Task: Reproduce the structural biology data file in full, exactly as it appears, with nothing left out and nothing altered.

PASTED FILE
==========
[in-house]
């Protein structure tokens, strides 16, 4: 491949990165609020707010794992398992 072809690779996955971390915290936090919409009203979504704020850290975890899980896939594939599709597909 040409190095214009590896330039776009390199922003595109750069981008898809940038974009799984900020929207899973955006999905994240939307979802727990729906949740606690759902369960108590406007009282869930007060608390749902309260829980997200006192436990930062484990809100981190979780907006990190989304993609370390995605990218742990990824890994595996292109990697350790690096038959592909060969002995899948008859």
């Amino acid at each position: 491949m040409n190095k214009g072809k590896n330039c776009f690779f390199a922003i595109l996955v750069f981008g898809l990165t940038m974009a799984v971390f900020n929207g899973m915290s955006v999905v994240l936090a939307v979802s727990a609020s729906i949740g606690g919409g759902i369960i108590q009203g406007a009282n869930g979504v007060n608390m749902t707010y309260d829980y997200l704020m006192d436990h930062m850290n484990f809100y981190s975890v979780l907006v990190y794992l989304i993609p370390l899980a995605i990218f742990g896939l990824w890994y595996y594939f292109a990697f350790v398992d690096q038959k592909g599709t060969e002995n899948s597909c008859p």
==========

[in-house]
């Protein structure tokens, strides 16, 4: 491949990165609020707010794992398992 072809690779996955971390915290936090919409009203979504704020850290975890899980896939594939599709597909 040409190095214009590896330039776009390199922003595109750069981008898809940038974009799984900020929207899973955006999905994240939307979802727990729906949740606690759902369960108590406007009282869930007060608390749902309260829980997200006192436990930062484990809100981190979780907006990190989304993609370390995605990218742990990824890994595996292109990697350790690096038959592909060969002995899948008859």
């Amino acid at each position: 491949m040409n190095k214009g072809k590896n330039c776009f690779f390199a922003i595109l996955v750069f981008g898809l990165t940038m974009a799984v971390f900020n929207g899973m915290s955006v999905v994240l936090a939307v979802s727990a609020s729906i949740g606690g919409g759902i369960i108590q009203g406007a009282n869930g979504v007060n608390m749902t707010y309260d829980y997200l704020m006192d436990h930062m850290n484990f809100y981190s975890v979780l907006v990190y794992l989304i993609p370390l899980a995605i990218f742990g896939l990824w890994y595996y594939f292109a990697f350790v398992d690096q038959k592909g599709t060969e002995n899948s597909c008859p």